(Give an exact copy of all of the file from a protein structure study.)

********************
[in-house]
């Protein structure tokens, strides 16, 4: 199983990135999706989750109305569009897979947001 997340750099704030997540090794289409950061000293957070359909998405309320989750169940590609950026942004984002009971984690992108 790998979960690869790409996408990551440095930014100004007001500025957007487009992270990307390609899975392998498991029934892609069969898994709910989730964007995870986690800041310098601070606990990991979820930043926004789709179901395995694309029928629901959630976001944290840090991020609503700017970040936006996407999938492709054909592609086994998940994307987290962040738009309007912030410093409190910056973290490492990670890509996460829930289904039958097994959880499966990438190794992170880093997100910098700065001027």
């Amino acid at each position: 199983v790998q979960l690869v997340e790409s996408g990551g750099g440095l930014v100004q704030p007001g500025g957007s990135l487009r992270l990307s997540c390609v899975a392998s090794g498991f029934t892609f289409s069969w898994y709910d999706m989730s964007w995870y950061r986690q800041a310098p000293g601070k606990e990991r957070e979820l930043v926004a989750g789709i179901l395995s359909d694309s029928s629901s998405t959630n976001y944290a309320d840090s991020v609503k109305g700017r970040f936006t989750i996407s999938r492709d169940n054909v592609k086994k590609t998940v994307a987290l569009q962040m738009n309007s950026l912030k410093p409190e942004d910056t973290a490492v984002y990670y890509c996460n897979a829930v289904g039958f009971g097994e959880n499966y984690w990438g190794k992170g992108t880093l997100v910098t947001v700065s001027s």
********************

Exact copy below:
[in-house]
């Protein structure tokens, strides 16, 4: 199983990135999706989750109305569009897979947001 997340750099704030997540090794289409950061000293957070359909998405309320989750169940590609950026942004984002009971984690992108 790998979960690869790409996408990551440095930014100004007001500025957007487009992270990307390609899975392998498991029934892609069969898994709910989730964007995870986690800041310098601070606990990991979820930043926004789709179901395995694309029928629901959630976001944290840090991020609503700017970040936006996407999938492709054909592609086994998940994307987290962040738009309007912030410093409190910056973290490492990670890509996460829930289904039958097994959880499966990438190794992170880093997100910098700065001027």
């Amino acid at each position: 199983v790998q979960l690869v997340e790409s996408g990551g750099g440095l930014v100004q704030p007001g500025g957007s990135l487009r992270l990307s997540c390609v899975a392998s090794g498991f029934t892609f289409s069969w898994y709910d999706m989730s964007w995870y950061r986690q800041a310098p000293g601070k606990e990991r957070e979820l930043v926004a989750g789709i179901l395995s359909d694309s029928s629901s998405t959630n976001y944290a309320d840090s991020v609503k109305g700017r970040f936006t989750i996407s999938r492709d169940n054909v592609k086994k590609t998940v994307a987290l569009q962040m738009n309007s950026l912030k410093p409190e942004d910056t973290a490492v984002y990670y890509c996460n897979a829930v289904g039958f009971g097994e959880n499966y984690w990438g190794k992170g992108t880093l997100v910098t947001v700065s001027s």